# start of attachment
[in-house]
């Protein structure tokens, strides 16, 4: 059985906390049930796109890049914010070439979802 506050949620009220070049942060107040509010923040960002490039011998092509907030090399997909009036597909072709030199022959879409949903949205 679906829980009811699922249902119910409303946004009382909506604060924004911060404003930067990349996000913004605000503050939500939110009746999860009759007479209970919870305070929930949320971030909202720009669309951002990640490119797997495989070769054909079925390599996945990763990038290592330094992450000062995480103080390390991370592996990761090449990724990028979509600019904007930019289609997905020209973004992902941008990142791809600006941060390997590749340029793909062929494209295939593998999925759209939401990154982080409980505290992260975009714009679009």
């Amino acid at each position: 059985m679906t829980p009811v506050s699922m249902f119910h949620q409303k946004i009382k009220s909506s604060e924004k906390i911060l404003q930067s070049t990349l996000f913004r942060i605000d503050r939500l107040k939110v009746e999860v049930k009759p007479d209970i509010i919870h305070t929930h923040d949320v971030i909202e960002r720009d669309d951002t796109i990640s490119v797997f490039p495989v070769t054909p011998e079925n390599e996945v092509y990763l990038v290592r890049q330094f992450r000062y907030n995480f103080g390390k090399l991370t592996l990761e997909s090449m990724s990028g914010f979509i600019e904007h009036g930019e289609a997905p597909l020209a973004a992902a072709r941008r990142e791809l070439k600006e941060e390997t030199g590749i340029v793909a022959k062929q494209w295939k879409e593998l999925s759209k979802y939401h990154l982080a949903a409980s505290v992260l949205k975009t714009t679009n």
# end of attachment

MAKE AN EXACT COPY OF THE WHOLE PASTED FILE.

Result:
[in-house]
């Protein structure tokens, strides 16, 4: 059985906390049930796109890049914010070439979802 506050949620009220070049942060107040509010923040960002490039011998092509907030090399997909009036597909072709030199022959879409949903949205 679906829980009811699922249902119910409303946004009382909506604060924004911060404003930067990349996000913004605000503050939500939110009746999860009759007479209970919870305070929930949320971030909202720009669309951002990640490119797997495989070769054909079925390599996945990763990038290592330094992450000062995480103080390390991370592996990761090449990724990028979509600019904007930019289609997905020209973004992902941008990142791809600006941060390997590749340029793909062929494209295939593998999925759209939401990154982080409980505290992260975009714009679009």
């Amino acid at each position: 059985m679906t829980p009811v506050s699922m249902f119910h949620q409303k946004i009382k009220s909506s604060e924004k906390i911060l404003q930067s070049t990349l996000f913004r942060i605000d503050r939500l107040k939110v009746e999860v049930k009759p007479d209970i509010i919870h305070t929930h923040d949320v971030i909202e960002r720009d669309d951002t796109i990640s490119v797997f490039p495989v070769t054909p011998e079925n390599e996945v092509y990763l990038v290592r890049q330094f992450r000062y907030n995480f103080g390390k090399l991370t592996l990761e997909s090449m990724s990028g914010f979509i600019e904007h009036g930019e289609a997905p597909l020209a973004a992902a072709r941008r990142e791809l070439k600006e941060e390997t030199g590749i340029v793909a022959k062929q494209w295939k879409e593998l999925s759209k979802y939401h990154l982080a949903a409980s505290v992260l949205k975009t714009t679009n």